Magnus Mills: The Field of the Cloth of Gold
I always find Mills enjoyable. His books don't always stick but they are good fun while they are flying through the air.
Sandra Newman: The Country of Ice Cream Star
I was sent a proof of this when the hardback come out and found it almost unreadable. Lots of people I know really rate it, though, so I might give it another chance.
Irvine Welsh: The Sex Lives of Siamese Twins
I haven't managed to finish one of his books since Trainspotting. Has anyone else?
Michel Laub: Diary of the Fall
Cover quotes from Knausgaard and Battersby. Wasn't one of them in Coronation Street?
Lisa Moore: Caught
A quote from Anne Enright isn't a good sign for me but I'll give it a go.
Peter Ackroyd: Charlie Chaplin
He just can't stop writing biographies, can he?
Paul O'Keeffe: Waterloo: The Aftermath
As the name suggests, eschews the build up for the stuff that happened afterwards.
Jason Webster: The Spy with 29 Names: The story of the Second World War's most audacious double agent
This is the bloke who wrote that book about Flamenco quite a few years ago, Duende it was called. I still have that. Haven't read it yet.
Dave Goulson: A Buzz in the Meadow
This is the bloke who wrote that book about bees that I haven't actually read yet.
21st Century Dodos: A Collection of Endangered Objects (and Other Stuff)
Now out in paperback!
The Dodo Collection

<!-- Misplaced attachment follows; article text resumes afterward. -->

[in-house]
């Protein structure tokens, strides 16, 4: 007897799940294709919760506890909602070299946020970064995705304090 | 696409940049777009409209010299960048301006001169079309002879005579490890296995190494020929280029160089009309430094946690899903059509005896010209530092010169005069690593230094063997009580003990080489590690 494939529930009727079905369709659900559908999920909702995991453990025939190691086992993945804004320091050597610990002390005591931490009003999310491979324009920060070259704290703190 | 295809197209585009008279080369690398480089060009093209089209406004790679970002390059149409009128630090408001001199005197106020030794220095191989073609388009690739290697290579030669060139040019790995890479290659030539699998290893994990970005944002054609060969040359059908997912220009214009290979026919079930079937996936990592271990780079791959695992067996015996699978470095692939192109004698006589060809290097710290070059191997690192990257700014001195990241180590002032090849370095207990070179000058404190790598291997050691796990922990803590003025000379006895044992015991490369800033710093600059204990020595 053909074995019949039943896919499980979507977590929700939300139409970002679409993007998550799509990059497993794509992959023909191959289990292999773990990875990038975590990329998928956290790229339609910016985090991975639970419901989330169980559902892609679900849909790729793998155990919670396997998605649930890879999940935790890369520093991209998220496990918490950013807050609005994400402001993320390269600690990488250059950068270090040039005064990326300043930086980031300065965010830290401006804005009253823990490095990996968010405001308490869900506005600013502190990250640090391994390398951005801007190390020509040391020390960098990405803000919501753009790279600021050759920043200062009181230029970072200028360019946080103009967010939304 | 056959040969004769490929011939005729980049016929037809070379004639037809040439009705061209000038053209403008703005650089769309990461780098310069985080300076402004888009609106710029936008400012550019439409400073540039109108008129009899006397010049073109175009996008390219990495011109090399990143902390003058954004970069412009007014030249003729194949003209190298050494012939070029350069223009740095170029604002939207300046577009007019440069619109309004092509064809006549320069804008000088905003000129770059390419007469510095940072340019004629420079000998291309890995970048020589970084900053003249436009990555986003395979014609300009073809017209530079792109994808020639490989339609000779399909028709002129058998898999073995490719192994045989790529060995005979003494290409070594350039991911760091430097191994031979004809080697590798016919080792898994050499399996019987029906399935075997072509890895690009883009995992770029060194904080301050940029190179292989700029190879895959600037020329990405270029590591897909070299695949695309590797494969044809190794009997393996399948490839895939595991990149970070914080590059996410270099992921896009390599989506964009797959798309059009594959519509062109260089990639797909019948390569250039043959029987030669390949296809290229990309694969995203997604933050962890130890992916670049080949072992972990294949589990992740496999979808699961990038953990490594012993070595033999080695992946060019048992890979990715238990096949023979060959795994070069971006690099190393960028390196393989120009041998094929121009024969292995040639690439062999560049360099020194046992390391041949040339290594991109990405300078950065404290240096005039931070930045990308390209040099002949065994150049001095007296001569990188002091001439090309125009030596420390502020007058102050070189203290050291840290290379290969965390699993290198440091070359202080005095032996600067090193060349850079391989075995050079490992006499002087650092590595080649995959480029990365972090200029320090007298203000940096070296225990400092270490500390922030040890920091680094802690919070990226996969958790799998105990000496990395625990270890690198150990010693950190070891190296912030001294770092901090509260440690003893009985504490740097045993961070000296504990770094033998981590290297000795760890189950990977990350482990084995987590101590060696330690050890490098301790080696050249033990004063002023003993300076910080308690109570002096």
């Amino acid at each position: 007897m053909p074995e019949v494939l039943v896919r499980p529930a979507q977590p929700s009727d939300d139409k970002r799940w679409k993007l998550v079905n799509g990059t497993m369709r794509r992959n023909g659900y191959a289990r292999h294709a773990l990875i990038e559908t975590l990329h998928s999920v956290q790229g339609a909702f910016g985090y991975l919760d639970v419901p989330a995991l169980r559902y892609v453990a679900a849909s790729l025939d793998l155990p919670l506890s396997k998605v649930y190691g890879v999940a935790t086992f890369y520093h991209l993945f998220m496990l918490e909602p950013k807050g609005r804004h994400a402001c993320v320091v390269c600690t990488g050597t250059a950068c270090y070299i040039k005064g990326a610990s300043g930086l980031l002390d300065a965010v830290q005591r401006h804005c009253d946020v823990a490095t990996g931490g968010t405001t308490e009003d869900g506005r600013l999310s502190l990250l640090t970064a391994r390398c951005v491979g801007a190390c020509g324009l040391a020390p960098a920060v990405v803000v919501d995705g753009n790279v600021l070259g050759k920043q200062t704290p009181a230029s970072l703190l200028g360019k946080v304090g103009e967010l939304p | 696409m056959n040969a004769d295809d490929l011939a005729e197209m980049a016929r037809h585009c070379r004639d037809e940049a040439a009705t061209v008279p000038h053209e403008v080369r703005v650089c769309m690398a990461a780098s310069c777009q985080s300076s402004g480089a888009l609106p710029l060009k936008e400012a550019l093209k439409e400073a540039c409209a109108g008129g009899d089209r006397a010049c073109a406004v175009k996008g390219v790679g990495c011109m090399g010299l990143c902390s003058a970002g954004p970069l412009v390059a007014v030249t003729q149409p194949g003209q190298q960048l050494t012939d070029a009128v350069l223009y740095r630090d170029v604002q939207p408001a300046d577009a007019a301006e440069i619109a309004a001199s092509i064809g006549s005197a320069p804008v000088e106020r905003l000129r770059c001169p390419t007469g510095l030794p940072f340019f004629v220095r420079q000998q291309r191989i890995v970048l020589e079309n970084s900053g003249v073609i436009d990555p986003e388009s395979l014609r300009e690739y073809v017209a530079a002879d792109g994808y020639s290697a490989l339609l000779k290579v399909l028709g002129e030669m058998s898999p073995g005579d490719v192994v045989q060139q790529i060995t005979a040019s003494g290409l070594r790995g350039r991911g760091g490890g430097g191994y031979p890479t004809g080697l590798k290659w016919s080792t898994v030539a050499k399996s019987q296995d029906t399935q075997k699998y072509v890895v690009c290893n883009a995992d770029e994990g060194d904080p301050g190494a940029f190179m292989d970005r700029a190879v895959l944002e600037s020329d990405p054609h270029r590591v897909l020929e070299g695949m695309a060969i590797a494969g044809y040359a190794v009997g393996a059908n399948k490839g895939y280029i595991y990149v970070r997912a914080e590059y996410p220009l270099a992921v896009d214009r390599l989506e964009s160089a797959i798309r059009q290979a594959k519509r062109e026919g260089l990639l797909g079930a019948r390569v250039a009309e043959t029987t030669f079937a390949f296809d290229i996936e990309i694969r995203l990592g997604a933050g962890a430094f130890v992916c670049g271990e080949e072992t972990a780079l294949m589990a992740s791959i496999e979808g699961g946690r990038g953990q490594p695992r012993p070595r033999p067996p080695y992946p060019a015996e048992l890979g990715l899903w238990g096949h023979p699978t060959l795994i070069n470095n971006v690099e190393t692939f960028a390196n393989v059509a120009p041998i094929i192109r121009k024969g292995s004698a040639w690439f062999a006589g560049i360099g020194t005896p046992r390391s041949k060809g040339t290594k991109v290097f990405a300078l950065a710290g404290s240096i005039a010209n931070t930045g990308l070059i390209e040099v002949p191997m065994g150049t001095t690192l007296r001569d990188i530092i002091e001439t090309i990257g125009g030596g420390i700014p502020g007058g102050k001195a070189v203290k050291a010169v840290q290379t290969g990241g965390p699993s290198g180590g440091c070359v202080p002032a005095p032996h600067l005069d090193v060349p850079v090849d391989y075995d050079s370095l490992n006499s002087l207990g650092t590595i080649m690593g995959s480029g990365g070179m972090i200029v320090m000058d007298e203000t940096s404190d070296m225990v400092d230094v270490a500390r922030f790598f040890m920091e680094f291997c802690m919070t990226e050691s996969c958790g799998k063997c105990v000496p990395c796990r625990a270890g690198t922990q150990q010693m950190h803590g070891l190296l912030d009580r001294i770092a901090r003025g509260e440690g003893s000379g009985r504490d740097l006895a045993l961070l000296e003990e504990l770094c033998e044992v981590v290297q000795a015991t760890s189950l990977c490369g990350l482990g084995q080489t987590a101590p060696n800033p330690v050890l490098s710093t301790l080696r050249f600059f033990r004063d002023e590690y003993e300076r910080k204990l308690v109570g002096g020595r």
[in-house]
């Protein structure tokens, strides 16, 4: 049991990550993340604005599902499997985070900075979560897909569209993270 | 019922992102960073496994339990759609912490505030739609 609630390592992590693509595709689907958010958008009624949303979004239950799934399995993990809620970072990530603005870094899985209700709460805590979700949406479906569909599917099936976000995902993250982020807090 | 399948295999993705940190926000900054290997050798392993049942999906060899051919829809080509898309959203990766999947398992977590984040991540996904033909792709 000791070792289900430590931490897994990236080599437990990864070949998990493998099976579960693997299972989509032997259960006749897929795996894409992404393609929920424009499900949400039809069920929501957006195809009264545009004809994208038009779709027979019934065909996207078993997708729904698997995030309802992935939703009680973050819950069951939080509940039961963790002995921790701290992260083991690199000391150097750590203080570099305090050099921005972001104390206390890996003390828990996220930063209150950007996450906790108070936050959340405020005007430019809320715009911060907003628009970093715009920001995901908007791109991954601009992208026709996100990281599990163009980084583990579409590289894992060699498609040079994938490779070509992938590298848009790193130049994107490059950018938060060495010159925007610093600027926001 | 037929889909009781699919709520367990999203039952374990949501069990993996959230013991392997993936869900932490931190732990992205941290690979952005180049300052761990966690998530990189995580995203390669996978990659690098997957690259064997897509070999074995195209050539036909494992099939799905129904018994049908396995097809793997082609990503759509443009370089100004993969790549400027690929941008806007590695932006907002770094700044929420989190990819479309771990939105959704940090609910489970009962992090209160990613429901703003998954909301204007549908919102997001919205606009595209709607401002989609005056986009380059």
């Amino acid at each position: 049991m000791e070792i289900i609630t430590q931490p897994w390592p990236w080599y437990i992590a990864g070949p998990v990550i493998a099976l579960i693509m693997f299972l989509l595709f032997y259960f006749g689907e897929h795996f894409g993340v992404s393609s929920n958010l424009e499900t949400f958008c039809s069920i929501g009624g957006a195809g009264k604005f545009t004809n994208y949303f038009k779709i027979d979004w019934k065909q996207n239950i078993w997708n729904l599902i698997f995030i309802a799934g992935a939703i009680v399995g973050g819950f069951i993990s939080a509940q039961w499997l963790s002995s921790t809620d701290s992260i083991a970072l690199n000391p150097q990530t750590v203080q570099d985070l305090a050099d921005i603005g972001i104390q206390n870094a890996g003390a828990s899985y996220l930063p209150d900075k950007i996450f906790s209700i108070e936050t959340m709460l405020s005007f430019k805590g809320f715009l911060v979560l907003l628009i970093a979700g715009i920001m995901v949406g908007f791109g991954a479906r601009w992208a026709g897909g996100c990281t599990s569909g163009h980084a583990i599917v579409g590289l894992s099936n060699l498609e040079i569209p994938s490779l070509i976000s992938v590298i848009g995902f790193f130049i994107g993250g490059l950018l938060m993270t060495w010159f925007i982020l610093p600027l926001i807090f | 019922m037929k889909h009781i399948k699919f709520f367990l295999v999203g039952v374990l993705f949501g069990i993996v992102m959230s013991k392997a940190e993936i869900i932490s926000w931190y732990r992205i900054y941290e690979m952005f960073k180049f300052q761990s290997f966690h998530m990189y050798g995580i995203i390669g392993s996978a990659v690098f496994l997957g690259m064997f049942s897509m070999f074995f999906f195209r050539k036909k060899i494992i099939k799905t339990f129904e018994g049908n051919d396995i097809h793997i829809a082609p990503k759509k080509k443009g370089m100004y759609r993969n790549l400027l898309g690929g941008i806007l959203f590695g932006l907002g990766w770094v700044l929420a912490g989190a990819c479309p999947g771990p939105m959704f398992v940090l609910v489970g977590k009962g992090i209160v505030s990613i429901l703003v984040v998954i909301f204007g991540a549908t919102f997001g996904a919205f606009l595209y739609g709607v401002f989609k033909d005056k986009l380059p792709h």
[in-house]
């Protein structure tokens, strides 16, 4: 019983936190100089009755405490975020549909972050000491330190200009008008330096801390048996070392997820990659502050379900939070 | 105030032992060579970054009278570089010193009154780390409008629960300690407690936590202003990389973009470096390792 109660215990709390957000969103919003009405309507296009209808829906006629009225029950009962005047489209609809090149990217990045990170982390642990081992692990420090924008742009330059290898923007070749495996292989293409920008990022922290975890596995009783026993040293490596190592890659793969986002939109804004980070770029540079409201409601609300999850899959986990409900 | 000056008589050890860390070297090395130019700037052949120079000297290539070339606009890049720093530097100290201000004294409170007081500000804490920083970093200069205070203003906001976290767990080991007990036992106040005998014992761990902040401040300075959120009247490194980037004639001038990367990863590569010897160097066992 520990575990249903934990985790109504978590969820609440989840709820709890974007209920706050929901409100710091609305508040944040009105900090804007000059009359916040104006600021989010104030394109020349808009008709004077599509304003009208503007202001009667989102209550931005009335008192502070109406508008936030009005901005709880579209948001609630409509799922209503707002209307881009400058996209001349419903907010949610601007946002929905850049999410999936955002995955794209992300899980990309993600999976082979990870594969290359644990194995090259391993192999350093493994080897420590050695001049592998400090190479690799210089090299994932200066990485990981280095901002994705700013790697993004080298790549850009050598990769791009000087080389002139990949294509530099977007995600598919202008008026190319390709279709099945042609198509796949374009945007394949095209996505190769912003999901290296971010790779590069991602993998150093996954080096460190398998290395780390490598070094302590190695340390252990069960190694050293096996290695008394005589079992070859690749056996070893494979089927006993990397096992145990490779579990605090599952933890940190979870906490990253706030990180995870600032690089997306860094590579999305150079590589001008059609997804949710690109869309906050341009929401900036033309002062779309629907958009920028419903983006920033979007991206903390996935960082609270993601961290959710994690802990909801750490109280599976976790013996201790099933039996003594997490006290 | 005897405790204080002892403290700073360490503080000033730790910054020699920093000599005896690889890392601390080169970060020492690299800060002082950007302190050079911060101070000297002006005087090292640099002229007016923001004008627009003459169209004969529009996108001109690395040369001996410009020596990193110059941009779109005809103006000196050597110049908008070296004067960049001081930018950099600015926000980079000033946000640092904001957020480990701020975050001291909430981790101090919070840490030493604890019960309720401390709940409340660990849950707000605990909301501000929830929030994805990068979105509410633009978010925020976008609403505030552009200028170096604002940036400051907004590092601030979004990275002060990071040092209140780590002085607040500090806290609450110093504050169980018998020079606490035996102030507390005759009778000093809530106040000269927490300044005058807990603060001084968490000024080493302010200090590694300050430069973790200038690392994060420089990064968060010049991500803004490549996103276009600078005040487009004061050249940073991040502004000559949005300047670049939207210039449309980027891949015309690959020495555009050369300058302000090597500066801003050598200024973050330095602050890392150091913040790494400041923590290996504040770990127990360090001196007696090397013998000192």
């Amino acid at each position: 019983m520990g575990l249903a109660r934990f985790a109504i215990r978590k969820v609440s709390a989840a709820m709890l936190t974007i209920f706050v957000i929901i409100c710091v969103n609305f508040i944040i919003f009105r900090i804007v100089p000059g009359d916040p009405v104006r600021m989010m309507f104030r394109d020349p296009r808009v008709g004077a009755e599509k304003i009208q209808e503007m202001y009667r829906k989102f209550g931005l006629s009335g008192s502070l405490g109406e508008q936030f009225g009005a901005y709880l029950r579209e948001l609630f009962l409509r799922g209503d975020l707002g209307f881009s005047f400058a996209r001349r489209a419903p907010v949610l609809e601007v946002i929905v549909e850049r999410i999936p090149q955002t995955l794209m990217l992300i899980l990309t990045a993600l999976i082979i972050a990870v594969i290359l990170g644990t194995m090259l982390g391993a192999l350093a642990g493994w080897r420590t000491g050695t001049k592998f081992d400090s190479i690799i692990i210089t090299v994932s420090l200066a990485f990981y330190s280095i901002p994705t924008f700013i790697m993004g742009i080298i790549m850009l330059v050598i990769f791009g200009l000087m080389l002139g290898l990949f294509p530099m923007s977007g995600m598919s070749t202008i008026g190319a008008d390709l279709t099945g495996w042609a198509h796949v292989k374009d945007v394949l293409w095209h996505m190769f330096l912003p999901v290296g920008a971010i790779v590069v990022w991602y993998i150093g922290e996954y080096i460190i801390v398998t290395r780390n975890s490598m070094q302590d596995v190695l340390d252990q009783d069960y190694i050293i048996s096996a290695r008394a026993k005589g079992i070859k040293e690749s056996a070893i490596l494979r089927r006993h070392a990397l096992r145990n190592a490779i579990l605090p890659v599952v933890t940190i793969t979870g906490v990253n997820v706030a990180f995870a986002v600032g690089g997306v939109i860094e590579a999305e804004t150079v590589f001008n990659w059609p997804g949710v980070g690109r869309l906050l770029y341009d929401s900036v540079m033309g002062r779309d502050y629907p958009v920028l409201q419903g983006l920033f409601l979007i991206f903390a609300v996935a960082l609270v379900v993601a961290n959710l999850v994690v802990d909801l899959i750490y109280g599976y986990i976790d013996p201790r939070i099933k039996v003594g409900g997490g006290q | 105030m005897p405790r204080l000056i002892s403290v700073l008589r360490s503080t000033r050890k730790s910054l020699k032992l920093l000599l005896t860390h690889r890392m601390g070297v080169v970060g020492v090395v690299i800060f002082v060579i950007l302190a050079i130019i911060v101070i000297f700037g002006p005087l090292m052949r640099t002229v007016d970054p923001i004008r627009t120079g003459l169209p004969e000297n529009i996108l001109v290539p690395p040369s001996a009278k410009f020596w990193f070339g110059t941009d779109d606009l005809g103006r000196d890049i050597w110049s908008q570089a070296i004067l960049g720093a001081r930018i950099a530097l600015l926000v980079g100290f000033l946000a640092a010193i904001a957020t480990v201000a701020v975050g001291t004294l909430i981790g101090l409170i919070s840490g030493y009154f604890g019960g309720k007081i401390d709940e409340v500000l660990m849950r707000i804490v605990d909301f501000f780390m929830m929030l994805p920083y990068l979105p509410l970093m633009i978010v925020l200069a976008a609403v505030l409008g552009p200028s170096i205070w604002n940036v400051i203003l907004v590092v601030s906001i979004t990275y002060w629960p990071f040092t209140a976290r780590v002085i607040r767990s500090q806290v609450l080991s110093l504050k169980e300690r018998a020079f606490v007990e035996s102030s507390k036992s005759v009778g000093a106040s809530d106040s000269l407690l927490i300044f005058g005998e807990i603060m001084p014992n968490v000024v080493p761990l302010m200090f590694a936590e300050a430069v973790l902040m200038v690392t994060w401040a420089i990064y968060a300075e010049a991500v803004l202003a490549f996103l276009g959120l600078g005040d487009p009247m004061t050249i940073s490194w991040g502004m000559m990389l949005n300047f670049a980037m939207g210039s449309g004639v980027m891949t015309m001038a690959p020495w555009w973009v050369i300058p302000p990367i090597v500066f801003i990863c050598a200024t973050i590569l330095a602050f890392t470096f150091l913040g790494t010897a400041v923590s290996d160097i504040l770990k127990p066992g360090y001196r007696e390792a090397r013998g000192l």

Both my Dodos titles in one handy ebook omnibus.
Christmas Dodos: Festive Things on the Verge of Extinction
A yuletide take on my Dodos theme.
It Is Just You, Everything's Not Shit
My first book was published way back in 2007 and is an optimist's encyclopedia, of sorts.
Trevor Cox: Sonic Wonderland: A Scientific Odyssey of Sound
This chap, an acoustic expert, travelled the world to find the most interesting sounds, the aural wonders of the world. An original idea; an engaging style. I will definitely read on. (****)
Paula Lichtarowicz: Creative Truths in Provincial Policing
In Vietnam, a police chief borrows money to pay for his daughter's wedding and somehow this leads to the kidnapping of a Scunthorpe football player. I am enjoying this black comedy so far. (****)
The Tale Of The Princess Kaguya
Unlike any animation I have seen. Quite stunning. (****)
The Killer Inside Me
Odd movie. Doesn't really work. (***)
Pretty good, I thought, but not amazing. I had already read the book so perhaps the lack of surprise hindered things a bit. (***)
An absolute delight. Beautifully acted. Loved this. (****)
So much better than the book. (****)
20,000 Days on Earth
Watched this for a second time. Just as good. (****)
Brigitte Bardot, Jack Palance, Michel Piccoli and Fritz Lang star in a beautifully shot but terribly pretentious movie. Palance is awful throughout. (**)
Was this a box office flop? I think it might have been. Shame, it was very good. (****)